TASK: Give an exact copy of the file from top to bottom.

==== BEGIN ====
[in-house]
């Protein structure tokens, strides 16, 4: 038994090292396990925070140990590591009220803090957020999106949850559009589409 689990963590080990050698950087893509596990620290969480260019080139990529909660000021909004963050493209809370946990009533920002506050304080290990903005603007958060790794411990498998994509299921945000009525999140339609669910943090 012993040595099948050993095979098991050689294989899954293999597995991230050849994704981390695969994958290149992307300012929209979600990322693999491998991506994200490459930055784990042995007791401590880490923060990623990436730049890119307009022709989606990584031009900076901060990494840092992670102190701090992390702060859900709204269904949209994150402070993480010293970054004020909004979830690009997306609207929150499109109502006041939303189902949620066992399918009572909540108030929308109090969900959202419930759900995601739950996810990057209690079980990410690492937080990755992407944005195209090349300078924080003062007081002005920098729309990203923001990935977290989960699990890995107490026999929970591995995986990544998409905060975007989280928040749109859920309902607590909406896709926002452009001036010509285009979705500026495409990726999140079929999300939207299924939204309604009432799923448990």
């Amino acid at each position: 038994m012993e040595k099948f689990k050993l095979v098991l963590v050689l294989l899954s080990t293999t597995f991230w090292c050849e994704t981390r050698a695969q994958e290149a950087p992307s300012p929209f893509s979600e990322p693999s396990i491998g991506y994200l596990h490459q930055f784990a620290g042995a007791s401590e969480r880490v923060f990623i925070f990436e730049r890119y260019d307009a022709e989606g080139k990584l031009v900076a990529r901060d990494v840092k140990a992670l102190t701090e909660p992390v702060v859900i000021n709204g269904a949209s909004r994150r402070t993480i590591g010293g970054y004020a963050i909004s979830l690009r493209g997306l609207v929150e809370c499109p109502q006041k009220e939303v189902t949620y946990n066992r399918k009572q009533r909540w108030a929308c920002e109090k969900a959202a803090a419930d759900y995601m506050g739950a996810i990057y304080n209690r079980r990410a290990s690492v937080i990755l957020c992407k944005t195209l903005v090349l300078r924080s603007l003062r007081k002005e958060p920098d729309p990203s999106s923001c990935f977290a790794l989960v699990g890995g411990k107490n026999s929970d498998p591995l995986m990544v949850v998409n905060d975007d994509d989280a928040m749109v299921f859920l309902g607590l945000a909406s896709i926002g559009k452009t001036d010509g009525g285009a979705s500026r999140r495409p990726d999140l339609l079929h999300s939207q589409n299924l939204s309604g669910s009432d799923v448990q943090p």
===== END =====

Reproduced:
[in-house]
């Protein structure tokens, strides 16, 4: 038994090292396990925070140990590591009220803090957020999106949850559009589409 689990963590080990050698950087893509596990620290969480260019080139990529909660000021909004963050493209809370946990009533920002506050304080290990903005603007958060790794411990498998994509299921945000009525999140339609669910943090 012993040595099948050993095979098991050689294989899954293999597995991230050849994704981390695969994958290149992307300012929209979600990322693999491998991506994200490459930055784990042995007791401590880490923060990623990436730049890119307009022709989606990584031009900076901060990494840092992670102190701090992390702060859900709204269904949209994150402070993480010293970054004020909004979830690009997306609207929150499109109502006041939303189902949620066992399918009572909540108030929308109090969900959202419930759900995601739950996810990057209690079980990410690492937080990755992407944005195209090349300078924080003062007081002005920098729309990203923001990935977290989960699990890995107490026999929970591995995986990544998409905060975007989280928040749109859920309902607590909406896709926002452009001036010509285009979705500026495409990726999140079929999300939207299924939204309604009432799923448990």
């Amino acid at each position: 038994m012993e040595k099948f689990k050993l095979v098991l963590v050689l294989l899954s080990t293999t597995f991230w090292c050849e994704t981390r050698a695969q994958e290149a950087p992307s300012p929209f893509s979600e990322p693999s396990i491998g991506y994200l596990h490459q930055f784990a620290g042995a007791s401590e969480r880490v923060f990623i925070f990436e730049r890119y260019d307009a022709e989606g080139k990584l031009v900076a990529r901060d990494v840092k140990a992670l102190t701090e909660p992390v702060v859900i000021n709204g269904a949209s909004r994150r402070t993480i590591g010293g970054y004020a963050i909004s979830l690009r493209g997306l609207v929150e809370c499109p109502q006041k009220e939303v189902t949620y946990n066992r399918k009572q009533r909540w108030a929308c920002e109090k969900a959202a803090a419930d759900y995601m506050g739950a996810i990057y304080n209690r079980r990410a290990s690492v937080i990755l957020c992407k944005t195209l903005v090349l300078r924080s603007l003062r007081k002005e958060p920098d729309p990203s999106s923001c990935f977290a790794l989960v699990g890995g411990k107490n026999s929970d498998p591995l995986m990544v949850v998409n905060d975007d994509d989280a928040m749109v299921f859920l309902g607590l945000a909406s896709i926002g559009k452009t001036d010509g009525g285009a979705s500026r999140r495409p990726d999140l339609l079929h999300s939207q589409n299924l939204s309604g669910s009432d799923v448990q943090p």